SCD and the different traits are mainly found in people whose family origins are African, Afro-Caribbean, Asian or Mediterranean. On average 1 in 2400 babies born in UK have SCD. In Zambia exact figures are hard to find, however, the world Health Organisation puts the figure between 5 -9.9 per 1000 births (for all the haemoglobin disorders) as seen on this map below: Sickle cell trait is thought to affect approximately 18% of the general Zambian population.

Global distribution of haemoglobin disorders in terms of births of affected infants per 1000 births

Global distribution of haemoglobin disorders in terms of births of affected infants per 1000 births

How Does SCD Present?

SCD can begin to cause problems between 3 and 6 months of age. The symptoms include anaemia, poor growth and increased susceptibility to infection. People with SCD are more prone to certain types of germ (bacteria) which cause pneumonia, meningitis, septicaemia or bone infections. (The usual culprits being pneumococcal, H.influenza type b and meningococcal). These infections can be life threatening particularly in the under 5 year age group. It is estimated that every day 500 children with SCD die in Africa and Asia due to overwhelming pneumococcal sepsis (overwhelming infection), malaria or unrecognised splenic sequestration (which occurs when a lot of sickled red cells get caught in the spleen causing severe pain and a sudden drop in haemoglobin).

Living with SCD

Symptoms of SCD come and go. There is a lot of individual variation in symptoms too. Some people are affected frequently and others rarely. Problems include episodes of pain, infections, acute chest syndrome where there are blocked blood vessels in the lungs and episodes of anaemia. Most organs can be affected.

Managing SCD

The treatment of SCD is a developing area of medicine.

Patients with SCD should be given a daily antibiotic to prevent infection (penicillin) particularly important in the vulnerable under 5s.

Immunisations of all the usual childhood vaccines plus meningitis and hepatitis B and flu vaccine are highly recommended in all age groups. Folic acid supplements are given to help the body make new red blood cells.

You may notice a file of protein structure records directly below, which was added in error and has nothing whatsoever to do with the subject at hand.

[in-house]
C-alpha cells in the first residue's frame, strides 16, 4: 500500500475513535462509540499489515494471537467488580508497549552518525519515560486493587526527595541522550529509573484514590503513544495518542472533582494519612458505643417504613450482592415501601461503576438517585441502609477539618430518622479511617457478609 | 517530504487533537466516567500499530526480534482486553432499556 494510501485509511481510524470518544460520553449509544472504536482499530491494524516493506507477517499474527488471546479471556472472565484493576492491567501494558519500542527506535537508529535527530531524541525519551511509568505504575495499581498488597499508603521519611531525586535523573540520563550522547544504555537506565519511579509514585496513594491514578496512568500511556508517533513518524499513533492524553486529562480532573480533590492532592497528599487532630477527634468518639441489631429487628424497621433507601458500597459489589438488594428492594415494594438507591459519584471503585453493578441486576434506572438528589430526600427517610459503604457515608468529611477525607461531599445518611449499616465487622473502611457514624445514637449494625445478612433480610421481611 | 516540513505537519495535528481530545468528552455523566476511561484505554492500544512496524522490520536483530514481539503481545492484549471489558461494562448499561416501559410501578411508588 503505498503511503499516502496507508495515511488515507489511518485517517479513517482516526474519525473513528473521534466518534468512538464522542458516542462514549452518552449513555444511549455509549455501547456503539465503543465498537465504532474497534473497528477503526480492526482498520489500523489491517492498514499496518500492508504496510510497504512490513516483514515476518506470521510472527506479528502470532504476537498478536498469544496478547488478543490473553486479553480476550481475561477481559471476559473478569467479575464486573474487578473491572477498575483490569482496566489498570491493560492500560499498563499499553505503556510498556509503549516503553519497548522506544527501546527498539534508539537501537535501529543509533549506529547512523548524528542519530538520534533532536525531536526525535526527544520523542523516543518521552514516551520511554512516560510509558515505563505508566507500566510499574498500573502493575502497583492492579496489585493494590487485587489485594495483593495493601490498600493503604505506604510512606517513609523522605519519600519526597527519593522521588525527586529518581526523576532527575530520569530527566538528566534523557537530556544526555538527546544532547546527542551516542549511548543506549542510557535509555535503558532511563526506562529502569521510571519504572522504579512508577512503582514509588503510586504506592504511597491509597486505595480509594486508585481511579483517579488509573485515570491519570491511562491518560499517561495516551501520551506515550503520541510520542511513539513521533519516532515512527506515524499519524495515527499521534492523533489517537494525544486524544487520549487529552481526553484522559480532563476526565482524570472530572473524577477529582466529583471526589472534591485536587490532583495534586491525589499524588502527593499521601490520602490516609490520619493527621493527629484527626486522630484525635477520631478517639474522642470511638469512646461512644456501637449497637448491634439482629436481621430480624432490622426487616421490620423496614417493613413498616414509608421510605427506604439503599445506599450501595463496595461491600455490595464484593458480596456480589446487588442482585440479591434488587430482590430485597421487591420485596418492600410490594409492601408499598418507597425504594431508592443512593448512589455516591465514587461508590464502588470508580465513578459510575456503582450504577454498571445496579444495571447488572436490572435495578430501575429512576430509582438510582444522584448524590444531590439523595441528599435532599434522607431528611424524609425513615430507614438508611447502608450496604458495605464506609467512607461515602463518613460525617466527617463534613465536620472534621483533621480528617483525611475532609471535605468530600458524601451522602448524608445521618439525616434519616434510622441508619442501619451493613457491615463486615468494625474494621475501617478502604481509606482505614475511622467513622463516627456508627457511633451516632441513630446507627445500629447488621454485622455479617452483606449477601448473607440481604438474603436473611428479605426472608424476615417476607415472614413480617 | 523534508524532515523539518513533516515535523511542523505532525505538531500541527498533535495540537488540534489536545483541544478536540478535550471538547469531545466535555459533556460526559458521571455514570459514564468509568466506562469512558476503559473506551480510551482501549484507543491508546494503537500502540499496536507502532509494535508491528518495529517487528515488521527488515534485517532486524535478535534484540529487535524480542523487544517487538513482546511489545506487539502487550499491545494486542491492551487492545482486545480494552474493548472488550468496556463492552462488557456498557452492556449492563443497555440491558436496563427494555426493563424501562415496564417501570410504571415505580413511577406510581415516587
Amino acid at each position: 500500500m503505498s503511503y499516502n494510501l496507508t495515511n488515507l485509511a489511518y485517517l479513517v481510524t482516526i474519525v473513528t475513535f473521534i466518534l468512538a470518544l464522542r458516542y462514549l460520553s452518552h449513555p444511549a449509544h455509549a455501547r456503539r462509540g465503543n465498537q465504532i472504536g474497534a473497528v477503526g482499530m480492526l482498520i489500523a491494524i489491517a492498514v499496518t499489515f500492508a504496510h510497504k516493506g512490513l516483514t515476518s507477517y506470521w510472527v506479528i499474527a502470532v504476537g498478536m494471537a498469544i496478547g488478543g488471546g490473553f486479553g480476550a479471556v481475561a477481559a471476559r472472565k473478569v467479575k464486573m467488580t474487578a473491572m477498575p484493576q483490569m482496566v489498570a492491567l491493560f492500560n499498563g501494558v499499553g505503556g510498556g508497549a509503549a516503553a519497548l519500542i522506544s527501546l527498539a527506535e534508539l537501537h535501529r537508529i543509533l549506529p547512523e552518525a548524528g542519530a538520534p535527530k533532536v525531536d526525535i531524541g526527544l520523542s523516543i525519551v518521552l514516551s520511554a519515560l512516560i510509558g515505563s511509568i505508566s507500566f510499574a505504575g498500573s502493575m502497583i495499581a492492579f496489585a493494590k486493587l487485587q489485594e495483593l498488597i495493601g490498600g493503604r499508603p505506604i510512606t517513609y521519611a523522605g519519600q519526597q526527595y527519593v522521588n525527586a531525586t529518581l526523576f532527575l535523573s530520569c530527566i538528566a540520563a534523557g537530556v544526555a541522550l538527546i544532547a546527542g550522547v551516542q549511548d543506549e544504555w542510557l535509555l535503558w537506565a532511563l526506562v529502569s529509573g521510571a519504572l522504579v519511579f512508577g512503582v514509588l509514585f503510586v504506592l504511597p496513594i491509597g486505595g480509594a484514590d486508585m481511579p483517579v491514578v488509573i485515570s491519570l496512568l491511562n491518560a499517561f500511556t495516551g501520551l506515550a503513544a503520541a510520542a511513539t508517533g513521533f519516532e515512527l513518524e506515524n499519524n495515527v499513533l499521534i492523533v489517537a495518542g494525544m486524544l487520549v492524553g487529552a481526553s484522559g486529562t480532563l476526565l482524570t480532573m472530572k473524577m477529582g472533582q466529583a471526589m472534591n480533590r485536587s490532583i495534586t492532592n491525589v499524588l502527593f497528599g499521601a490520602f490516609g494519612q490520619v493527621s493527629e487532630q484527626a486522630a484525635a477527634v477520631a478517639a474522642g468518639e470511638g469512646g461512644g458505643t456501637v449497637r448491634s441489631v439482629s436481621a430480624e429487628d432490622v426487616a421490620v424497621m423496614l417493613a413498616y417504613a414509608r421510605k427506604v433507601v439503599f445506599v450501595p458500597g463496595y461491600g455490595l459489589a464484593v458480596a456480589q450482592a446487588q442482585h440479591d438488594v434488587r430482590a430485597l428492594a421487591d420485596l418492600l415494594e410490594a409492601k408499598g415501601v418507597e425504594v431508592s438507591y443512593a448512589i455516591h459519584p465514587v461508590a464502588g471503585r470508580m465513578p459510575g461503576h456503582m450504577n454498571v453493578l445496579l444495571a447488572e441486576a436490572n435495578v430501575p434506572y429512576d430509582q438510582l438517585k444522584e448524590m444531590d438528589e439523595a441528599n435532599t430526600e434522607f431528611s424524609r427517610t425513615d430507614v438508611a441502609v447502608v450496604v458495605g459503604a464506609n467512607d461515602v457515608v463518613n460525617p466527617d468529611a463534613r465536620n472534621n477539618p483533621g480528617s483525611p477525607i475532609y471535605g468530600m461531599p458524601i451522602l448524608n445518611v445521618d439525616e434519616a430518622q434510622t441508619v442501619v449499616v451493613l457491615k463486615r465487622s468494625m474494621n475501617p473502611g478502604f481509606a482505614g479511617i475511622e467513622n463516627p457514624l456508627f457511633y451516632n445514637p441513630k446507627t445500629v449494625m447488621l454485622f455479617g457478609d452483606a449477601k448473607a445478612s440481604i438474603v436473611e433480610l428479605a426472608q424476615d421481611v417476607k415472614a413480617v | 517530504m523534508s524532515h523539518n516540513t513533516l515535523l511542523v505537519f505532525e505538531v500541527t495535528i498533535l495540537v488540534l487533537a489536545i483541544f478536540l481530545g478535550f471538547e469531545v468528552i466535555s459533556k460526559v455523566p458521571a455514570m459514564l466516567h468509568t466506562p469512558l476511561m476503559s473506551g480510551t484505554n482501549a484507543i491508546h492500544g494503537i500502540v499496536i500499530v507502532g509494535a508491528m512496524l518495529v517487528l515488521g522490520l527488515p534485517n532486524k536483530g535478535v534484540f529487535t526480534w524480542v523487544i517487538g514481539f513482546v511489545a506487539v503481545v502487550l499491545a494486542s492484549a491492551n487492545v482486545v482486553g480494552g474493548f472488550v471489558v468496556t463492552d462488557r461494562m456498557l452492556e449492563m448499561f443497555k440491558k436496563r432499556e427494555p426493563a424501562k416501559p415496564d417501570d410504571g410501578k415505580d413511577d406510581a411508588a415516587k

In malarial areas it is important to take malaria protection medication and avoid mosquito bites.

To keep healthy it is recommended to keep well hydrated, regular exercise but avoid over exertion .It is important to keep warm.

Any signs of infection should be treated quickly.

Hyrdoxyurea taken regularly can help reduce the number of painful crises caused by the disease and to reduce the number of blood transfusions. It does require regular monitoring with blood tests due to its possible side effects. It was first used in chemotherapy.

Cure is only possible with a bone marrow transplant to replace the faulty stem cells which produce haemoglobin.

Sickle cell crisis

Treat with painkillers, hydration by mouth if possible but intravenous fluids if not, oxygen and antibiotics.

The Future

Currently the high number of deaths due to SCD in Africa and Asia are in the under 5 age group, often before diagnosis has been made. In the UK babies are tested at 5 days for SCD and other conditions. A blood spot is taken from a heel prick. Babies in the USA are also screened.

This is not the case in Africa, however, some countries are trying to address this. In Uganda for example they are considering the steps to make a national sickle cell program by building on the existing HIV program using dried blood spots. So exciting times in tackling non-communicable diseases.


Disclaimer: This article is for information only and shouldn’t be used for diagnosis or treatment of medical conditions. If you have any concerns about your health consult a doctor or other health professional.


Dr Minnie Lacamp